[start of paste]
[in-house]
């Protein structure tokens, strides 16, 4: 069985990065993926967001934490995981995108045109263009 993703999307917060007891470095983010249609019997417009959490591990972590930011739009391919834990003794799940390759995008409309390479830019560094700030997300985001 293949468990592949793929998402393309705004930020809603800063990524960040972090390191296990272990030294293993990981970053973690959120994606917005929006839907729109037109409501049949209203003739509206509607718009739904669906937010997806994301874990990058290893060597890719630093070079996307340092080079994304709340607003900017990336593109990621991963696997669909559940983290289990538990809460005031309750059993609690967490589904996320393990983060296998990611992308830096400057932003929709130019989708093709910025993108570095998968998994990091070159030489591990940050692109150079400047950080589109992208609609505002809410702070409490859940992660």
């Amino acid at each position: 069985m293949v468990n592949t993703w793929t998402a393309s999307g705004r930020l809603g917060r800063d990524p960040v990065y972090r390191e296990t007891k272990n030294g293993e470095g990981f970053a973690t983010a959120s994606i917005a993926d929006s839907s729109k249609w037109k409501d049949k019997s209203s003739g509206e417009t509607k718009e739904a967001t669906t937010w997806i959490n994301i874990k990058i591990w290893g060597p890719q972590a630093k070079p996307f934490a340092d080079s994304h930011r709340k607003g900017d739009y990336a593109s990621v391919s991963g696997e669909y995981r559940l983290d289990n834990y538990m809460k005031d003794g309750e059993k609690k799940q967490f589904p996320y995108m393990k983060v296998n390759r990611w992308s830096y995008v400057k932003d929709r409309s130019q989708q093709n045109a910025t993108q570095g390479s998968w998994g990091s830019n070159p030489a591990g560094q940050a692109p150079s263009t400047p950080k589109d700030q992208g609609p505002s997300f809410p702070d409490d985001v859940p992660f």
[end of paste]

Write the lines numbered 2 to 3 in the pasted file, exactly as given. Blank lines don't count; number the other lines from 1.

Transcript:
């Protein structure tokens, strides 16, 4: 069985990065993926967001934490995981995108045109263009 993703999307917060007891470095983010249609019997417009959490591990972590930011739009391919834990003794799940390759995008409309390479830019560094700030997300985001 293949468990592949793929998402393309705004930020809603800063990524960040972090390191296990272990030294293993990981970053973690959120994606917005929006839907729109037109409501049949209203003739509206509607718009739904669906937010997806994301874990990058290893060597890719630093070079996307340092080079994304709340607003900017990336593109990621991963696997669909559940983290289990538990809460005031309750059993609690967490589904996320393990983060296998990611992308830096400057932003929709130019989708093709910025993108570095998968998994990091070159030489591990940050692109150079400047950080589109992208609609505002809410702070409490859940992660």
């Amino acid at each position: 069985m293949v468990n592949t993703w793929t998402a393309s999307g705004r930020l809603g917060r800063d990524p960040v990065y972090r390191e296990t007891k272990n030294g293993e470095g990981f970053a973690t983010a959120s994606i917005a993926d929006s839907s729109k249609w037109k409501d049949k019997s209203s003739g509206e417009t509607k718009e739904a967001t669906t937010w997806i959490n994301i874990k990058i591990w290893g060597p890719q972590a630093k070079p996307f934490a340092d080079s994304h930011r709340k607003g900017d739009y990336a593109s990621v391919s991963g696997e669909y995981r559940l983290d289990n834990y538990m809460k005031d003794g309750e059993k609690k799940q967490f589904p996320y995108m393990k983060v296998n390759r990611w992308s830096y995008v400057k932003d929709r409309s130019q989708q093709n045109a910025t993108q570095g390479s998968w998994g990091s830019n070159p030489a591990g560094q940050a692109p150079s263009t400047p950080k589109d700030q992208g609609p505002s997300f809410p702070d409490d985001v859940p992660f």